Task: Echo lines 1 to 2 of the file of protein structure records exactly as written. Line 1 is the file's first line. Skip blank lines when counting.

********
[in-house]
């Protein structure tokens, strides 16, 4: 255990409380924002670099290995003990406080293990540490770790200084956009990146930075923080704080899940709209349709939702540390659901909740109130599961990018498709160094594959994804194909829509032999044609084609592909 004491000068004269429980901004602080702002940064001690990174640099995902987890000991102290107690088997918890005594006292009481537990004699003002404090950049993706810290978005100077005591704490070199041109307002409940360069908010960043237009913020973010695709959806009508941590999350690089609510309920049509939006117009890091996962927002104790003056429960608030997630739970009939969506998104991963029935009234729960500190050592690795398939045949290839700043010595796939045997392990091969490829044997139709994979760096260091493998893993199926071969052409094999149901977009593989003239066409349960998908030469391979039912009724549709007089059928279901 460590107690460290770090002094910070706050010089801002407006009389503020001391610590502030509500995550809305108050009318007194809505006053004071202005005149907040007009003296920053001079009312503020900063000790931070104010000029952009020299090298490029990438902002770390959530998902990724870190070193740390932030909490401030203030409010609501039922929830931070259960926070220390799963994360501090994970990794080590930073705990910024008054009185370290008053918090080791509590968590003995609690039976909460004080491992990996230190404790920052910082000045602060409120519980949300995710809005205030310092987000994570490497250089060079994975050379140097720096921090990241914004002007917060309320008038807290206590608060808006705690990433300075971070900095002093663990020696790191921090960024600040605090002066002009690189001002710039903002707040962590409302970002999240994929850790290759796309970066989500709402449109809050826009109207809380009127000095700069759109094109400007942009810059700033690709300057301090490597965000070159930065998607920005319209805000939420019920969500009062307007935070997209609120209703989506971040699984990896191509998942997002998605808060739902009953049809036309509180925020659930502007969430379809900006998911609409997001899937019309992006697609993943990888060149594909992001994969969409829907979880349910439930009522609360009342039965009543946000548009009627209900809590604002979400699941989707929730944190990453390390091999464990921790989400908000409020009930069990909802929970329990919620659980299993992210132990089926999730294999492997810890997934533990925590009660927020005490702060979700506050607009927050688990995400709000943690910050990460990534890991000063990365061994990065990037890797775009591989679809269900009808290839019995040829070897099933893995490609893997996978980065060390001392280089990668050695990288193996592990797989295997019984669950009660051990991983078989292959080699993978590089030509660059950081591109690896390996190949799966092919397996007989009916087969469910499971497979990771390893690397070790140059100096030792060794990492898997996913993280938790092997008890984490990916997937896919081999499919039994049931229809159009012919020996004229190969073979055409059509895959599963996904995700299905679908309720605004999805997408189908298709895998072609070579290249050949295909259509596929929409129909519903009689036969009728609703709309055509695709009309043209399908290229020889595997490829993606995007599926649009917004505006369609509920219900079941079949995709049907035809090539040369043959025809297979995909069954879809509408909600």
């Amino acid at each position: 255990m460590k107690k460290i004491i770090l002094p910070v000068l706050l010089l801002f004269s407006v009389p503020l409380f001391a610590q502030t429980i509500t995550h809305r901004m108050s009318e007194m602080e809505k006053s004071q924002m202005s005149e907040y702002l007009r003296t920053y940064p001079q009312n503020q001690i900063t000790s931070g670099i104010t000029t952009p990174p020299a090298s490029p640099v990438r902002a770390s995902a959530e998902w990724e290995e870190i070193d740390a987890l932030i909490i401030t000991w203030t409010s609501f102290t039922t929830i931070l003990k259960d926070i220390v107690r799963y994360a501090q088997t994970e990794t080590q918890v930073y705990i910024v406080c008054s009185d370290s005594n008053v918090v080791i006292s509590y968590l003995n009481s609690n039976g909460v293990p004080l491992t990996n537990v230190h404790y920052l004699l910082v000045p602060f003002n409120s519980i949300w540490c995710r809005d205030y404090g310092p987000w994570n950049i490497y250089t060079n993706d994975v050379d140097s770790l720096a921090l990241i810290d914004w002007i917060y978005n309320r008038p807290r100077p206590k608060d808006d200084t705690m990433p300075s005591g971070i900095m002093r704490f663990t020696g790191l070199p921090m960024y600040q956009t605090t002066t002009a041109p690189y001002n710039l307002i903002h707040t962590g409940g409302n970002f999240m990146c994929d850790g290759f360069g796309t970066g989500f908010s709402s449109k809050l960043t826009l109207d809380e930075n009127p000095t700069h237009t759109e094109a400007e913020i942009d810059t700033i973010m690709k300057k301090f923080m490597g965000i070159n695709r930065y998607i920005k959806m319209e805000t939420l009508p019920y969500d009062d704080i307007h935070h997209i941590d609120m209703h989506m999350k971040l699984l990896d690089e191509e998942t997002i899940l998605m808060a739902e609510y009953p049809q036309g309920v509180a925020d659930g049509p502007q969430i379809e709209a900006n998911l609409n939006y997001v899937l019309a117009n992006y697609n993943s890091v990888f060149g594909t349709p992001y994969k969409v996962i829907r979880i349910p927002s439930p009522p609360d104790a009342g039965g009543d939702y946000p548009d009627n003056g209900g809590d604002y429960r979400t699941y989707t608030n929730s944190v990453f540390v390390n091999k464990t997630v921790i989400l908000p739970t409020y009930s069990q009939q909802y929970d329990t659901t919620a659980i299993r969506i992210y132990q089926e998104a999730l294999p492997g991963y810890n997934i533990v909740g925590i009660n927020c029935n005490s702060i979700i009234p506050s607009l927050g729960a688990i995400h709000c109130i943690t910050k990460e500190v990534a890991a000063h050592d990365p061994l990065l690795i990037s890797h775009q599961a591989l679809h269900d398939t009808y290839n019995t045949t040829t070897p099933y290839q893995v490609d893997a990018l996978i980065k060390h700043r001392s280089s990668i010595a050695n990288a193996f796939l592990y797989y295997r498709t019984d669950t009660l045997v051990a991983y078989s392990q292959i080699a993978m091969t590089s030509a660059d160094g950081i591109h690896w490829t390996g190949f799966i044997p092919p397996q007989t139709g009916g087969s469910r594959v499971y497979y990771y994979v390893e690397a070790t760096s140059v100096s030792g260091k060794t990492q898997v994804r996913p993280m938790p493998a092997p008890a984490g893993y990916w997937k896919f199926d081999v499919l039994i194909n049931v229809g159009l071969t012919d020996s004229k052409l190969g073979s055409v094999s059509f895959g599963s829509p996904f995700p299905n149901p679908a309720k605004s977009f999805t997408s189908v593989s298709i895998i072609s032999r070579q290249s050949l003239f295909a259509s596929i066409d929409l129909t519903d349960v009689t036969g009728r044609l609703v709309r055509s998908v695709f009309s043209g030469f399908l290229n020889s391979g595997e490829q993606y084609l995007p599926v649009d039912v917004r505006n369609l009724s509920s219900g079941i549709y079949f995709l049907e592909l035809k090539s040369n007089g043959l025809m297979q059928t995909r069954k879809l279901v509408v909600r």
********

[in-house]
């Protein structure tokens, strides 16, 4: 255990409380924002670099290995003990406080293990540490770790200084956009990146930075923080704080899940709209349709939702540390659901909740109130599961990018498709160094594959994804194909829509032999044609084609592909 004491000068004269429980901004602080702002940064001690990174640099995902987890000991102290107690088997918890005594006292009481537990004699003002404090950049993706810290978005100077005591704490070199041109307002409940360069908010960043237009913020973010695709959806009508941590999350690089609510309920049509939006117009890091996962927002104790003056429960608030997630739970009939969506998104991963029935009234729960500190050592690795398939045949290839700043010595796939045997392990091969490829044997139709994979760096260091493998893993199926071969052409094999149901977009593989003239066409349960998908030469391979039912009724549709007089059928279901 460590107690460290770090002094910070706050010089801002407006009389503020001391610590502030509500995550809305108050009318007194809505006053004071202005005149907040007009003296920053001079009312503020900063000790931070104010000029952009020299090298490029990438902002770390959530998902990724870190070193740390932030909490401030203030409010609501039922929830931070259960926070220390799963994360501090994970990794080590930073705990910024008054009185370290008053918090080791509590968590003995609690039976909460004080491992990996230190404790920052910082000045602060409120519980949300995710809005205030310092987000994570490497250089060079994975050379140097720096921090990241914004002007917060309320008038807290206590608060808006705690990433300075971070900095002093663990020696790191921090960024600040605090002066002009690189001002710039903002707040962590409302970002999240994929850790290759796309970066989500709402449109809050826009109207809380009127000095700069759109094109400007942009810059700033690709300057301090490597965000070159930065998607920005319209805000939420019920969500009062307007935070997209609120209703989506971040699984990896191509998942997002998605808060739902009953049809036309509180925020659930502007969430379809900006998911609409997001899937019309992006697609993943990888060149594909992001994969969409829907979880349910439930009522609360009342039965009543946000548009009627209900809590604002979400699941989707929730944190990453390390091999464990921790989400908000409020009930069990909802929970329990919620659980299993992210132990089926999730294999492997810890997934533990925590009660927020005490702060979700506050607009927050688990995400709000943690910050990460990534890991000063990365061994990065990037890797775009591989679809269900009808290839019995040829070897099933893995490609893997996978980065060390001392280089990668050695990288193996592990797989295997019984669950009660051990991983078989292959080699993978590089030509660059950081591109690896390996190949799966092919397996007989009916087969469910499971497979990771390893690397070790140059100096030792060794990492898997996913993280938790092997008890984490990916997937896919081999499919039994049931229809159009012919020996004229190969073979055409059509895959599963996904995700299905679908309720605004999805997408189908298709895998072609070579290249050949295909259509596929929409129909519903009689036969009728609703709309055509695709009309043209399908290229020889595997490829993606995007599926649009917004505006369609509920219900079941079949995709049907035809090539040369043959025809297979995909069954879809509408909600």